No matter the size of your operation, where you’re based or what you sell, customers are the lifeblood of your business. Understanding what customers want and need is the key to a loyal, sustainable customer base.
Here’s our guide to understanding your customers.
Getting customer data
If you have a customer relationship management system, you should already have basic information about your customers to hand, such as purchase histories and any issues or complaints they had.
As well as this, here are some other sources of customer data:
- Your own sales staff and returns department if you have one – what are the common queries and complaints that they deal with when they speak to customers?
- Satisfaction surveys – these can give you an insight into what customers value about buying from you, and highlight common problems with your service.
- Customer loyalty schemes – as these collect more personal data, you can use these to get insights into customer age, gender and socio-economic group.
- Website analytics – looking at how people found your site, what they looked at, what links they clicked and how long was spent on each page.
- If you have an ecommerce store, ‘abandoned carts’ (purchases that were started and then not completed) could reveal a lot about the buying experience.
- Competitor research – what are your successful competitors doing or providing that you aren’t? What are less successful competitors doing wrong?
- Social media – popular content shared on social media by your followers, and the sorts of questions people are asking about topics related to your business.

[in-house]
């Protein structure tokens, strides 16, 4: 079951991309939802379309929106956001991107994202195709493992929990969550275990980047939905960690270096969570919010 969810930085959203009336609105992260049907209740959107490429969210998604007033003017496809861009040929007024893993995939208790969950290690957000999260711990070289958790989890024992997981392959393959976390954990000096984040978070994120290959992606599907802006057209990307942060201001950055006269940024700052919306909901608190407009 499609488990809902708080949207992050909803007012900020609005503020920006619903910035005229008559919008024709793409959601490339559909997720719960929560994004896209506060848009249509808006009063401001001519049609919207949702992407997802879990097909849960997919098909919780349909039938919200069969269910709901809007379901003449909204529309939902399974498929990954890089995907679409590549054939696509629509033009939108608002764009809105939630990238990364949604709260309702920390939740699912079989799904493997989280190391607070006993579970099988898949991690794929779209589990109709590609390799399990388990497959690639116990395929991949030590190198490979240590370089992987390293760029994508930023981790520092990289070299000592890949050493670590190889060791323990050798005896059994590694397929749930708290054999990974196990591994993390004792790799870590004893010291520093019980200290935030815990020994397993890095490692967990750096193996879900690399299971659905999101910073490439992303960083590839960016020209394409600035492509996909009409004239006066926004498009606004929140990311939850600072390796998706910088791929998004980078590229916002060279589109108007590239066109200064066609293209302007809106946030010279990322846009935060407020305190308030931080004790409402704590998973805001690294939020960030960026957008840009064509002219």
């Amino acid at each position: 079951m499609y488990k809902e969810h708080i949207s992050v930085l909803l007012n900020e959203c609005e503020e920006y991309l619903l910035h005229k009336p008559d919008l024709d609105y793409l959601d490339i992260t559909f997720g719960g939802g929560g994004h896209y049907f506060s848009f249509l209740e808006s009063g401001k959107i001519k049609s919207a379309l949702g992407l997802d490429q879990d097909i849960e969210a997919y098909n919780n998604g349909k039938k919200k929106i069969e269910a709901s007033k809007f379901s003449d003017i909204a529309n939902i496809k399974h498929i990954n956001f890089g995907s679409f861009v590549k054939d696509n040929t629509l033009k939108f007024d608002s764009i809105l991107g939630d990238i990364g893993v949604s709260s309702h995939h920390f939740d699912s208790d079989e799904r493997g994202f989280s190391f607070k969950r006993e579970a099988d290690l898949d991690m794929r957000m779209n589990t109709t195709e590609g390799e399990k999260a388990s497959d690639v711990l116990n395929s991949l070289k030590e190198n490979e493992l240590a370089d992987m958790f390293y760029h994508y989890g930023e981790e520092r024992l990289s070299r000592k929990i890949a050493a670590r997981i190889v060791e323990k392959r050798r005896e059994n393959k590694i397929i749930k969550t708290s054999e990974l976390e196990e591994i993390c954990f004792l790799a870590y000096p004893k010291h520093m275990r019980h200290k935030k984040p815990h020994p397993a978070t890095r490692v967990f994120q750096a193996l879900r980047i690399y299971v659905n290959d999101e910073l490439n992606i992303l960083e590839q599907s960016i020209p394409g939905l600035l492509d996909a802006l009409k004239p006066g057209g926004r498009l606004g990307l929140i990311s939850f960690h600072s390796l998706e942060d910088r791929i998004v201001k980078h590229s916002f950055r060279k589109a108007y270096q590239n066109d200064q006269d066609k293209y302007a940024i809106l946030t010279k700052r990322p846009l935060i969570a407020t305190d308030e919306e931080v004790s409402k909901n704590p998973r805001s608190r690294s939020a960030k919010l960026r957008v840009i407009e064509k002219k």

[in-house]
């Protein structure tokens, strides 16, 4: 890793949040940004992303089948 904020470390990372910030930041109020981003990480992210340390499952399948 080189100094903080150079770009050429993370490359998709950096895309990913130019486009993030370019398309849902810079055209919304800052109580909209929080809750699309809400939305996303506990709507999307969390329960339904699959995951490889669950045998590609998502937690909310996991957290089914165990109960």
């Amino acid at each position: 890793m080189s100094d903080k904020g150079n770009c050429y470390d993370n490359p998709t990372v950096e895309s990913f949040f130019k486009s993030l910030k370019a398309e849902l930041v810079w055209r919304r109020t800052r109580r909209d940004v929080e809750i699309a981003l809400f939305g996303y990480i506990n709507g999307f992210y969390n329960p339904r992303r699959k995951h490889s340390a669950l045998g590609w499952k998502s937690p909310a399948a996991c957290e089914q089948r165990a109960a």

- Market research agencies can provide both general data and personalised reports.
All of these sources of data can then be brought together to give you a clear picture of your customer base – their likes, dislikes, interests and common problems.
Using customer data
Once you have your insights, the priority should be to address any serious problems with your service.
This will entirely depend on the issues you find. For example, if customers commonly abandon a purchase from you when they see the delivery fee, you could reduce this, or give clearer information earlier in the purchase process.
In the medium term, you could look to make your business more helpful and responsive to customers’ general needs and interests.
For example, if the same question often comes up on social media relating to your area of expertise, you could post helpful content on your website or get involved on online forums. Be creative!
Over the long-term, knowing what your customers want and need should inform everything from your marketing strategy to new product development – making sure you’re always relating your offering to real needs.
This article is provided only for general informational and educational purposes. It is not offered as and does not constitute legal or other professional advice on the subject matter in question. You should not act or rely on information contained in this website without first seeking professional advice on the subject matter in question.